Bill’s activities in public policy extended beyond the ASCB. As president of FASEB (1998–1999), he led a successful effort to double the NIH budget over five years. During this period, Bill was named to the board of directors of Research!America, was chair of the Campaign for Medical Research, was elected chair of the Public Affairs Advisory Committee of the American Society for Biochemistry and Molecular Biology (ASBMB) and was elected to the ASBMB Council (2003–2006). In 2008, he was honored with the ASBMB Service Award for Leadership in Public Policy. Neal Lane (former assistant to the president for science and technology; director of the White House Office of Science and Technology Policy; former director of NSF) stated of Bill: “Through his vision for advocacy, he, more than any other individual scientist, helped to promote the five-year doubling of the NIH budget and inspired a lasting commitment to the duty of citizenship in the profession of science.”
Bill touched the lives of numerous scientists and students as a collaborator, mentor, and friend. He was a passionate naturalist and enjoyed hunting, fishing, nature photography, and taxidermy. His joie de vivre is epitomized by numerous hilarious stories, including the following. In the early 1980s, Bill was visited by the director of the USSR Institute of Experimental Cardiology in Moscow during the first U.S./Russian research exchange. Bill wanted to make his visitor feel at home, so he told him that Russia might not be a bad place to work, but he couldn’t give up hunting. The director told him that if he came to Russia, he would take him on a great hunting trip. Before he knew it, Bill was being instructed by the State Department on protocol for his trip. After Bill gave a series of seminars, his Russian host took him on the promised trip, flying in a Red Army helicopter to the Caucasus Mountains to hunt big-horn sheep, prized for their huge, curled horns. Bill got one. The army people prepared the skull and horns and wrapped it in a package for his departure by plane back to Moscow and on to Houston. Bill managed to check out from his Soviet hotel with his strange package without raising suspicion from the old woman whose job was to sit by the elevator and monitor all the foreign guests. So far, so good. Bill got out to the airport and boarded the plane, with the horns in a box in the overhead rack. The plane was ready for departure, and Bill was beginning to relax, when the engines suddenly shut down, the stairs unfolded, and an ominous-looking agent came aboard and announced over the loudspeaker “Will Doctor William Brinkley please identify yourself!” Bill nervously raised his hand and the man asked: “Are you Dr. William Brinkley?” to which Bill nodded. The man then said: “Dr. Brinkley, you neglected to turn in your room key at the hotel!” Bill apologized, fumbled in his suit jacket, and found the key… and the agent thanked him and left!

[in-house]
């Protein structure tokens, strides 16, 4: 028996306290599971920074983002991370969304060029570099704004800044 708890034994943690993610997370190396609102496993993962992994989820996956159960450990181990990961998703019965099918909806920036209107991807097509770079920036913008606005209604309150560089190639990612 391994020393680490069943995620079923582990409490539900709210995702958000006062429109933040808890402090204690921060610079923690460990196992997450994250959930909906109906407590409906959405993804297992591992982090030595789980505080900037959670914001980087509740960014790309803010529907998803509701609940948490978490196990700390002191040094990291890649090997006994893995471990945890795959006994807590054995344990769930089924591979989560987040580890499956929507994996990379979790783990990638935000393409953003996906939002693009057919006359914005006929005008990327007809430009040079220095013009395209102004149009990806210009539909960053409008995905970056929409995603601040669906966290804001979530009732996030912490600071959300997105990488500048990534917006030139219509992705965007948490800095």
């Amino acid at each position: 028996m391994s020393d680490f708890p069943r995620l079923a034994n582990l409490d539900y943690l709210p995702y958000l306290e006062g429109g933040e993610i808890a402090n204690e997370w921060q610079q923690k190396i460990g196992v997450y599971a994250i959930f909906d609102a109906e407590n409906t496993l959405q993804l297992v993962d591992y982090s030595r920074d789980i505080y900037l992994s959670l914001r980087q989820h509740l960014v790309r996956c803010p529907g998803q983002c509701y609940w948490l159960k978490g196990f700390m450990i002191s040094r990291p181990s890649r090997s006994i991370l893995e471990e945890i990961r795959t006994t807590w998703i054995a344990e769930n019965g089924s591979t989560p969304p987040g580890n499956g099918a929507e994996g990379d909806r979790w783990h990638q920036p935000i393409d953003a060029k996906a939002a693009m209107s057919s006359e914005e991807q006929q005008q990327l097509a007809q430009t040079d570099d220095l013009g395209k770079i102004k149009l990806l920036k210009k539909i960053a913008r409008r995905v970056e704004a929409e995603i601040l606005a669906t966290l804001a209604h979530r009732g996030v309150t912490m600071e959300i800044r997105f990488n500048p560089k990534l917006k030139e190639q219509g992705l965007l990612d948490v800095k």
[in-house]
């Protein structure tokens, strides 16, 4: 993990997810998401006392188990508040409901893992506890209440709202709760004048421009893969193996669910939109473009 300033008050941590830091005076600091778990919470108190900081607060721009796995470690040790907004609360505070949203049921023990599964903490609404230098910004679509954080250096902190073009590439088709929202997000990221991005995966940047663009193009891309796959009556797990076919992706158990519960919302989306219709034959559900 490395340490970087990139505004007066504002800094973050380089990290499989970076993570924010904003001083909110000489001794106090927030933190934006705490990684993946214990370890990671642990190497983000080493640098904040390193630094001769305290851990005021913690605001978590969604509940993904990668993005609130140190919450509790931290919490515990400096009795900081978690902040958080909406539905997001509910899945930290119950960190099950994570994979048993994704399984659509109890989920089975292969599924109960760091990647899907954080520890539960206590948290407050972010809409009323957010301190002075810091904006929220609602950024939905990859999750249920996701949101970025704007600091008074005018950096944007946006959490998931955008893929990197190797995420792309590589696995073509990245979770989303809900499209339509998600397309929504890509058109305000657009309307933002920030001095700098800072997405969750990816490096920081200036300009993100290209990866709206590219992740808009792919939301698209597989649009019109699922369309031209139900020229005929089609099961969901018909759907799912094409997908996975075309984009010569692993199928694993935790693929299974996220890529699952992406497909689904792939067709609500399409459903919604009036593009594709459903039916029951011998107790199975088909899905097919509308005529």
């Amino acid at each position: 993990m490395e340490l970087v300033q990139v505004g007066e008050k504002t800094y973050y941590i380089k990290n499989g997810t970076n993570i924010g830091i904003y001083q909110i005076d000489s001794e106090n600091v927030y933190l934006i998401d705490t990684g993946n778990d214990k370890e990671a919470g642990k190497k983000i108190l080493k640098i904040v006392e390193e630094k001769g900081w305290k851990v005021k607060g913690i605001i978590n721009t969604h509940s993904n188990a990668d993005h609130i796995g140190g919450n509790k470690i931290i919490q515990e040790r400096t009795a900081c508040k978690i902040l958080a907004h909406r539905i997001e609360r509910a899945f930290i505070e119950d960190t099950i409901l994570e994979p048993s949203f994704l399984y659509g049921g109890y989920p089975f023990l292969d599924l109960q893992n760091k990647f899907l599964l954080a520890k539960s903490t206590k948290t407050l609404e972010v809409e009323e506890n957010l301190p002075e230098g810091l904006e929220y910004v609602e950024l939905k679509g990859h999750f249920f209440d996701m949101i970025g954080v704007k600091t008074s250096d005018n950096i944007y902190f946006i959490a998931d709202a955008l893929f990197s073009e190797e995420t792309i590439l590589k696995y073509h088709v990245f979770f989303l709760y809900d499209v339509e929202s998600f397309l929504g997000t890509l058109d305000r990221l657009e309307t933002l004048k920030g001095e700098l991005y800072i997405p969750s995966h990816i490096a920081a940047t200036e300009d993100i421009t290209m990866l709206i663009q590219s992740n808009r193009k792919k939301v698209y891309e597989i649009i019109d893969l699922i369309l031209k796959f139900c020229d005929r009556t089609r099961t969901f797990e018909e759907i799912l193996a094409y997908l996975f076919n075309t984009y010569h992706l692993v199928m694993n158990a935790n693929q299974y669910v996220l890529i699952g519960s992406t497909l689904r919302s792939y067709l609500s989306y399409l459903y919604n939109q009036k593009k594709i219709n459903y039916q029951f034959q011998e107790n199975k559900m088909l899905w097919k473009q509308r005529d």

Bill was a passionate scientist who was able to combine his love of the kinetochore with an insight and passion for public policy, leading him to become one of the most effective advocates of his time for the scientific profession. His many contributions to the science of mitosis, to public policy, and to graduate education reflect an energy that defies the merely mortal. Despite all his activities, he never seemed rushed, and he made you feel as though your conversation with him at the moment was the most important item on his agenda. He helped to change the cell biology community for the better, but it is important that we not forget that Bill was also the person you would want to be sitting next to on a long bumpy bus trip in Taiwan, smoothing the ride with joke after joke. Indeed, those of us who were at the breakthrough “Chromosome Transmission in Mitosis” conference in Leningrad in 1990 will never forget how Bill’s passion for understanding kinetochores did not dissuade him from an equally single-minded pursuit of buying “Russian military watches,” most of which (legend has it) failed soon after their transfer of ownership. Bill’s legacy will live on long after the few genuine watches from that trip have long since failed, and the many young scientists who are fascinated by kinetochores today would do well to read the publications from the old master as they try to develop their own scientific styles.
We thank Howard Garrison, Bettie Sue Masters, Judith Bond, and Bruce Alberts for comments.
We thank the following sources for funding: NIH R01 GM121455 (S.A. Gerbi) and Wellcome Principal Research Fellowship 221044 (W.C. Earnshaw).
W.T. Schrader is retired.